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I'm concerned with the validity problem for sentences of first-order logic over finite words, i.e. $FO[\le]$ interpreted over finite subsets of $\mathbb{N}$. AFAIK it should be nonelementary.

However, I'm looking at the complexity of the levels of the alternation hierarchy, i.e., $\Sigma_n$ and $\Pi_n$ fragments of $FO[\le]$. For example, the satisfiability problem for Bernays-Schönfinkel formulae, those of the form $\exists^*\forall^*\phi$, a.k.a. $\Sigma_2$-formulae, is in general $\mathsf{NEXPTIME}$-complete, and this should hold also on words, is this correct? But then what is the complexity of satisfiability/validity for $\Sigma_n$-formulae for a fixed $n$?

I've found a lot of papers and surveys about the expressibility problem for these fragments, that is, to decide whether a given language can be expressed in a given fragment, but nothing on the computational complexity of the validity/satisfiability problem. I'm feeling like I'm missing something very trivial or commonly known.

Can you give me any reference?

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  • $\begingroup$ It’s not very clear to me from the notation what you mean by “words”, but in general, satisfiability of $\forall_2$ sentences and validity of $\exists_2$ sentences (i.e., any levels outside the Bernays–Schönfinkel class) are undecidable. $\endgroup$ – Emil Jeřábek Oct 11 '16 at 12:07
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    $\begingroup$ Over finite words, I think it's a kind of folklore result that you get the exponential hierarchy. The upper bound goes through automata, with one exponential blow-up per nested negation, and presumably the lower bound of Stockmeyer matches this. See for instance Chapter 13 by Klaus Reinhardt in LNCS 2500; I do not know of a publication where the exact complexity is given, though. $\endgroup$ – Sylvain Oct 11 '16 at 12:59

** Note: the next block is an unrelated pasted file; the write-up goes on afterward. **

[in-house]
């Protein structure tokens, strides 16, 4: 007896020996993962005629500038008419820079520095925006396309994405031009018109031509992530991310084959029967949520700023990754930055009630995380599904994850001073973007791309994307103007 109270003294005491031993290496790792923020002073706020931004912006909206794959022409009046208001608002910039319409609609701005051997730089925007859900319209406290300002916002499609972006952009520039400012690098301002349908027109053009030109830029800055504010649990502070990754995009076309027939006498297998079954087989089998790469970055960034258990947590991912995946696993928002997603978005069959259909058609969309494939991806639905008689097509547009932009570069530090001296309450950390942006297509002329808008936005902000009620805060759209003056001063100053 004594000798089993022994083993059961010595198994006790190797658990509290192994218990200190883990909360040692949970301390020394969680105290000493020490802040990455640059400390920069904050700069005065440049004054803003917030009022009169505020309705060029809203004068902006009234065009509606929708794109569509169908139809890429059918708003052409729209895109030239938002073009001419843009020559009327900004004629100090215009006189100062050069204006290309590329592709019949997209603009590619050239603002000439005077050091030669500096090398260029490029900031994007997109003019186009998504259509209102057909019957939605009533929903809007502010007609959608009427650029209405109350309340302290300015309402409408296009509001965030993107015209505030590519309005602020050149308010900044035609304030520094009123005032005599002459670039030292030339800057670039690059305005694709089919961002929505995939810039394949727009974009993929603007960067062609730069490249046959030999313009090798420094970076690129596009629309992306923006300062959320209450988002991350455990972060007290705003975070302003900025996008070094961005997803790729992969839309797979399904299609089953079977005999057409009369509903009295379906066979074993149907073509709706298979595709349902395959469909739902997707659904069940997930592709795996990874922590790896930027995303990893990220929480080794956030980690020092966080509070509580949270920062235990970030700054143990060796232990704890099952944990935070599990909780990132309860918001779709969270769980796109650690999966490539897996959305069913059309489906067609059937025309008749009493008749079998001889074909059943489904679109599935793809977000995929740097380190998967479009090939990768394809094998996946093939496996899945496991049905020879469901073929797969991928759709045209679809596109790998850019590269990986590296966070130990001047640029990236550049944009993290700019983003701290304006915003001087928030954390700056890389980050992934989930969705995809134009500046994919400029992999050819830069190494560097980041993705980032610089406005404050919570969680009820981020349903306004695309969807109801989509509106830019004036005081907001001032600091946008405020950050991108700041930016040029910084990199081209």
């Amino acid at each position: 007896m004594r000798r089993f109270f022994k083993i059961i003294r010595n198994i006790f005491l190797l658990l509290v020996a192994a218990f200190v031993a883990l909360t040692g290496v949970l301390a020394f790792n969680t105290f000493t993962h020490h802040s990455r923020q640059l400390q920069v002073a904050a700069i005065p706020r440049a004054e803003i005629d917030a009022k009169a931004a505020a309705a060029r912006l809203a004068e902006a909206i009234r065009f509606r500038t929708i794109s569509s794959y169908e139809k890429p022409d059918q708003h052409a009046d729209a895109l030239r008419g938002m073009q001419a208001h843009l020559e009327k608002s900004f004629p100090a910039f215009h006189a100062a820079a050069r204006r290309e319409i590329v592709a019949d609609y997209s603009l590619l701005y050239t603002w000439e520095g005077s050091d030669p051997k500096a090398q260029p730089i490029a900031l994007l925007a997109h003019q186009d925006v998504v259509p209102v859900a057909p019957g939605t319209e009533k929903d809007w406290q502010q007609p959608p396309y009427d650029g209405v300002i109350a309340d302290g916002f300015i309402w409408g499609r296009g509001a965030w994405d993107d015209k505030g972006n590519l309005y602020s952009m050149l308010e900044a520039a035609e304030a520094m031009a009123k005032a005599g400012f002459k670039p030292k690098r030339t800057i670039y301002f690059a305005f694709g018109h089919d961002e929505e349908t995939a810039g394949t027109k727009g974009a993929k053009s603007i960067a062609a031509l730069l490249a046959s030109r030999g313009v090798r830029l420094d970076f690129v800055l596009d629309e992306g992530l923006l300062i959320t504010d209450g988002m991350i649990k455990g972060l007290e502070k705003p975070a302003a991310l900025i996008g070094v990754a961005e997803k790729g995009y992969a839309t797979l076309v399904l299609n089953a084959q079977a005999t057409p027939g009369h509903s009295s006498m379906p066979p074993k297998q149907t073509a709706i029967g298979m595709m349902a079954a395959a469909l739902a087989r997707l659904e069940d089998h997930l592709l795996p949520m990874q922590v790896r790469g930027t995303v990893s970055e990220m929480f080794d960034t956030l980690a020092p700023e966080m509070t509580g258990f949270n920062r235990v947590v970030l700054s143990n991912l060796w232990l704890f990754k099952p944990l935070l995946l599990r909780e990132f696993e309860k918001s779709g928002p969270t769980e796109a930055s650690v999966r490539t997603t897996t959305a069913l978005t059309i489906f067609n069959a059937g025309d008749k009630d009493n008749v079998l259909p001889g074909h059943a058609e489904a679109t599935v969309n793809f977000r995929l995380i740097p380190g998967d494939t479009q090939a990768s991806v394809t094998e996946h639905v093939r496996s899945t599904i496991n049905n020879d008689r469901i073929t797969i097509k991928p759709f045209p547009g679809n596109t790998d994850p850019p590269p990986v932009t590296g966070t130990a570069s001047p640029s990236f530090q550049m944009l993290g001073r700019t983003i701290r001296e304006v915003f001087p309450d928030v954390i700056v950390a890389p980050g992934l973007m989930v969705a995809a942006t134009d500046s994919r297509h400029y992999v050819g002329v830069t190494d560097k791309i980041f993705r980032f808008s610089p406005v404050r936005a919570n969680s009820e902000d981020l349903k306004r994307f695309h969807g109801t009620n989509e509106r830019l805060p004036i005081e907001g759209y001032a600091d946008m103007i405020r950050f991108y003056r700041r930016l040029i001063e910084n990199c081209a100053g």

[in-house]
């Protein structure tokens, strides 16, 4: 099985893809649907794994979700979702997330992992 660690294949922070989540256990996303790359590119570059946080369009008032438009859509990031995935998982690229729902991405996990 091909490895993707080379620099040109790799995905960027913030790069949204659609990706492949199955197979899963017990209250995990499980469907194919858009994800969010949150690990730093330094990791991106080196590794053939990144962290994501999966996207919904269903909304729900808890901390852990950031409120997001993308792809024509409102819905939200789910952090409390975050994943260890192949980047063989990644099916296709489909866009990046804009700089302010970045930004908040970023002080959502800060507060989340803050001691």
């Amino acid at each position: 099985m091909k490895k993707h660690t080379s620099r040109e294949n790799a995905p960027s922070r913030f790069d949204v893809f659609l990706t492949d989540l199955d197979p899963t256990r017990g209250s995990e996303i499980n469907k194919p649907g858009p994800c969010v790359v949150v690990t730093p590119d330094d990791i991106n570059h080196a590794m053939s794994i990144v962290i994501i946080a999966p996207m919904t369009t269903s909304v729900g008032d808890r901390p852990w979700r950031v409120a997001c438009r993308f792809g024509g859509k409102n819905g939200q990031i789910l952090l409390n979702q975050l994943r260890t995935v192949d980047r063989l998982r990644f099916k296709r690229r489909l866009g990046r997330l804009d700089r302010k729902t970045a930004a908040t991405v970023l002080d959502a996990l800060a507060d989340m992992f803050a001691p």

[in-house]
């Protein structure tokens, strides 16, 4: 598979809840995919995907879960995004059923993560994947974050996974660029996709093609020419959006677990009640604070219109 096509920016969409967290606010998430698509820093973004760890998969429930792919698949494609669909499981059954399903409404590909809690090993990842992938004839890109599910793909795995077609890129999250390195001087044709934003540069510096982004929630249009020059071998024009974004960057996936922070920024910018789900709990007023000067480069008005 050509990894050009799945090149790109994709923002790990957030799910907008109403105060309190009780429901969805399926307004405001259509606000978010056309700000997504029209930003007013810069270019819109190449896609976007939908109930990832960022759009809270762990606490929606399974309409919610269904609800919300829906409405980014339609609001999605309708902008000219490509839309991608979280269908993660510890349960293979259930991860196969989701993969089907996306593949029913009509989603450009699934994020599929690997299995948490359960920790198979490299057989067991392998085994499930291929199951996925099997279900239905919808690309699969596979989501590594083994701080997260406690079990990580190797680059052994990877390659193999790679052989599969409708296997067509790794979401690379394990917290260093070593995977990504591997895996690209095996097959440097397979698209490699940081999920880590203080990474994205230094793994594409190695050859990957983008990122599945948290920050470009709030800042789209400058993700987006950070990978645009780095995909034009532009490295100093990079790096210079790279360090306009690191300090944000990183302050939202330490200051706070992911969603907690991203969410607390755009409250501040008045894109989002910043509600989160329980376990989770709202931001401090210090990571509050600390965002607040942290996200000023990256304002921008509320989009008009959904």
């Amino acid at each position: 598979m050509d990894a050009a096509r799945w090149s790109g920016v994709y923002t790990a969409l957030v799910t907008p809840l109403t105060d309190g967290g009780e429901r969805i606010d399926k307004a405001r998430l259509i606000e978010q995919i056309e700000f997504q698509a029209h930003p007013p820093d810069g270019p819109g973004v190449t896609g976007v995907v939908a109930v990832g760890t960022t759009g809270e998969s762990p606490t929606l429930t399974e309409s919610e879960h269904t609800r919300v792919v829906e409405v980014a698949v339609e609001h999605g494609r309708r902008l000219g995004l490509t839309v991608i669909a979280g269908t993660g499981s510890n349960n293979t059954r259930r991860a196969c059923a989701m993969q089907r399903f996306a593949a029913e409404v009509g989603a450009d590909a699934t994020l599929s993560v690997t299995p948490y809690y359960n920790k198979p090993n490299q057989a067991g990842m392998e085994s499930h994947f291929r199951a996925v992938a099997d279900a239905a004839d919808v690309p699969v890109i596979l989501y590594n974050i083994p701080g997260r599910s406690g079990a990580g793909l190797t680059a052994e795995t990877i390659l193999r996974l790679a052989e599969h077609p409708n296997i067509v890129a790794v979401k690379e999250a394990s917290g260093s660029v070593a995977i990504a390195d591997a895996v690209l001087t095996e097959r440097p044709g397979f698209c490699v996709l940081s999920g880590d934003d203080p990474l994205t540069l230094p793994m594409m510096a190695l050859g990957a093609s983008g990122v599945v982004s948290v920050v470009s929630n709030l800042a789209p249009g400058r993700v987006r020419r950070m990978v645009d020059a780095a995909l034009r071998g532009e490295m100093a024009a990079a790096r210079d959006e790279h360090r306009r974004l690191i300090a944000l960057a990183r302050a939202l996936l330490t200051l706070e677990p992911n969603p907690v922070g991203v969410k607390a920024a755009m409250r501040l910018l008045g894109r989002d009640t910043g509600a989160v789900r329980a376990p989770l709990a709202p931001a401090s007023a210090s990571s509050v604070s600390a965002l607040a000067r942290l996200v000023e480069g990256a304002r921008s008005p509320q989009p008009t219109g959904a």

• $\begingroup$ @EmilJeřábek My meaning of "words" is that from formal languages theory, i.e. elements of $\Sigma^*$ for some alphabet $\Sigma$. In a logical context, each word corresponds to a structure over $\langle \le, \{P_\sigma\}_{\sigma\in\Sigma} \rangle$ vocabulary, with natural numbers as the intended domain, or subsets of $\mathbb{N}$ as in the case of finite words. $\endgroup$ – gigabytes Oct 11 '16 at 13:08
  • $\begingroup$ @Sylvain Right, in the translation to automata, the exponentials come from the negations, not from quantifiers. That would mean that limiting the quantifier alternation should not change the complexity at all, if I still allow any propositional depth inside the quantifier-free part, right? $\endgroup$ – gigabytes Oct 11 '16 at 13:10
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    $\begingroup$ @gigabytes No, $\forall$ is defined as the dual of $\exists$; it introduces a negation and quantifier alternation impacts the complexity. $\endgroup$ – Sylvain Oct 11 '16 at 14:30

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